America 1815-1830


History of America 1815-1830



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Perspective


The history of America 1815-1830 focuses on the Federalists, who had been strongly opposed to the war with Britain. At their Hartford Convention in 1814, they had considered demanding the secession of the New England states in protest. But the American victory at New Orleans ruined their prestige and marginalized them as a political party. With the collapse of the Federalist Party, President James Monroe ushered in an Era of Good Feelings marked by a notable absence of political rancor.

The designation of the period by historians as one of good feelings is often conveyed with irony or skepticism, as the history of the era was one in which the political atmosphere was strained and divisive, especially among factions within the Monroe administration and the Democratic-Republican Party.

The Era of Good Feelings marked a period in the political history of the United States that reflected a sense of national purpose and a desire for unity among Americans in the aftermath of the War of 1812. The era saw the collapse of the Federalist Party and an end to the bitter partisan disputes between it and the dominant Democratic-Republican Party during the First Party System. President James Monroe strove to downplay partisan affiliation in making his nominations, with the ultimate goal of national unity and eliminating political parties altogether from national politics. The period is so closely associated with Monroe’s presidency (1817–1825) and his administrative goals that his name and the era are virtually synonymous.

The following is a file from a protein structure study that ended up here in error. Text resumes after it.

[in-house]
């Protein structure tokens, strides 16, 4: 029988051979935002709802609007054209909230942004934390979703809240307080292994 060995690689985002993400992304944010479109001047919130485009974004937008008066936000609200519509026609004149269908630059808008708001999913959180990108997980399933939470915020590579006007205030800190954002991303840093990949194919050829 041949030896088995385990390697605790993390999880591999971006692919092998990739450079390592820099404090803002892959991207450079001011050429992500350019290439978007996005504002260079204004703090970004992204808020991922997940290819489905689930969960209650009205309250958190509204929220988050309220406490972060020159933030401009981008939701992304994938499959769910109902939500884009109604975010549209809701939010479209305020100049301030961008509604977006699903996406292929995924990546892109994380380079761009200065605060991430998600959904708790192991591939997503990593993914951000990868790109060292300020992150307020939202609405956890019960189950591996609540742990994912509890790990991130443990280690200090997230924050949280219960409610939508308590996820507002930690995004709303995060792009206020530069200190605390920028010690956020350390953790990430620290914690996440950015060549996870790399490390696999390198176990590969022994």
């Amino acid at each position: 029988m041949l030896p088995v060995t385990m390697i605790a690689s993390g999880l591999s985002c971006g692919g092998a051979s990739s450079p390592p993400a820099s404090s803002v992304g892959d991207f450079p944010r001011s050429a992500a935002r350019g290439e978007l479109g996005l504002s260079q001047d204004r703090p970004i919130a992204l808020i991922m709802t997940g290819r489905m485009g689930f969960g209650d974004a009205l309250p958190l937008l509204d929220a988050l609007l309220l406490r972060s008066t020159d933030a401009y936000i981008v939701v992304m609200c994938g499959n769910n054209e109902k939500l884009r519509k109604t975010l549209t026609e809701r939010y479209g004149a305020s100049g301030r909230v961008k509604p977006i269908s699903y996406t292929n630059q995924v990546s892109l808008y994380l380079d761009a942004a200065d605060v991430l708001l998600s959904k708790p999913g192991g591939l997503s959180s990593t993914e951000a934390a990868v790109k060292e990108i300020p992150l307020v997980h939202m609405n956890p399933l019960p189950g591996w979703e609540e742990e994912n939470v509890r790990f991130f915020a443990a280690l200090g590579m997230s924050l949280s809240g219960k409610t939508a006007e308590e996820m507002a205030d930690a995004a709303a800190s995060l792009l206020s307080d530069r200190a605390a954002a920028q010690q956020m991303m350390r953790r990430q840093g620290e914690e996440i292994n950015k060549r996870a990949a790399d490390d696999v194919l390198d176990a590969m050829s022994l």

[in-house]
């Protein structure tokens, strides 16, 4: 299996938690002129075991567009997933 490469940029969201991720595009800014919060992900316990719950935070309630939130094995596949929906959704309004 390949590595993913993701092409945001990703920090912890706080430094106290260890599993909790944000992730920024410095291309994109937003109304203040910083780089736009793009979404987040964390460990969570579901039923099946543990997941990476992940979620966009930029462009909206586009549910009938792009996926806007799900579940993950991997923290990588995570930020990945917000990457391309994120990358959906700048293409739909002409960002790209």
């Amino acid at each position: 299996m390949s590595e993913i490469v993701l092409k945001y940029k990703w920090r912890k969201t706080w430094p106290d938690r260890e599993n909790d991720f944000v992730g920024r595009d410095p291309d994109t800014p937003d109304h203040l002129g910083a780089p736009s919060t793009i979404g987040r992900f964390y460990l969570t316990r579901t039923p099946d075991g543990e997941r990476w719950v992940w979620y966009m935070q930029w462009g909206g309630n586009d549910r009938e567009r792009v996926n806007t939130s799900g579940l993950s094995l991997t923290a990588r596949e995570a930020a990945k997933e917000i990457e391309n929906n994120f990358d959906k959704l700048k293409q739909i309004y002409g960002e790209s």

During and after the 1824 presidential election, the Democratic-Republican Party split between supporters and opponents of Jacksonian Democracy, leading to the Second Party System.

The Monroe Doctrine of 1823 was adopted in response to American fears over the attempt of Russia and France to expand into the Western Hemisphere, and it demanded that European powers cease their interference in the Americas.


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Index

1815-1830 Index | Society | Culture: Literature: Antebellum South | Power: GovernanceCourts: John Marshall: Interstate Commerce Tribes | James Monroe: Foreign AffairsEra of Good Feelings | John Quincy Adams | Andrew Jackson: Jacksonian DemocracyExpanding Electorate Nullification CrisisBank WarWebster-Hayne Debate Indian Removal Five Civilized TribesTrail of TearsBlack Hawk War Seminole Tribe | Sectionalism: Missouri CompromiseOld NorthwestThe SouthWestward Surge | Economy: Agriculture: Markets | Growth | Industry | Infrastructure: CanalsRailroadsSteamboats | Economy: Old Northwest


Society

1815-1830: Index

Culture: Literature

Literature: Antebellum South

Power

Power: Governance

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Courts: John Marshall

John Marshall: Interstate Commerce

John Marshall: Tribes

James Monroe

James Monroe: Foreign Affairs

James Monroe: Era of Good Feelings

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John Quincy Adams

Andrew Jackson

Governance: Jacksonian Democracy

Governance: Expanding Electorate

Governance: Nullification Crisis

Governance: Bank War

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Governance: Webster-Hayne Debate

Governance: Indian Removal

Indian Removal: Five Civilized Tribes

Indian Removal: Trail of Tears

Indian Removal: Black Hawk War

Indian Removal: Seminole Tribe

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Power: Sectionalism

Sectionalism: Missouri Compromise

Sectionalism: Old Northwest

Sectionalism: The South

Westward Surge

Economy

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Economy: Agriculture

Agriculture: Markets

Economy: Growth

Economy: Industry

Economy: Infrastructure

Infrastructure: Canals

Infrastructure: Railroads

Infrastructure: Steamboats

Economy: Old Northwest

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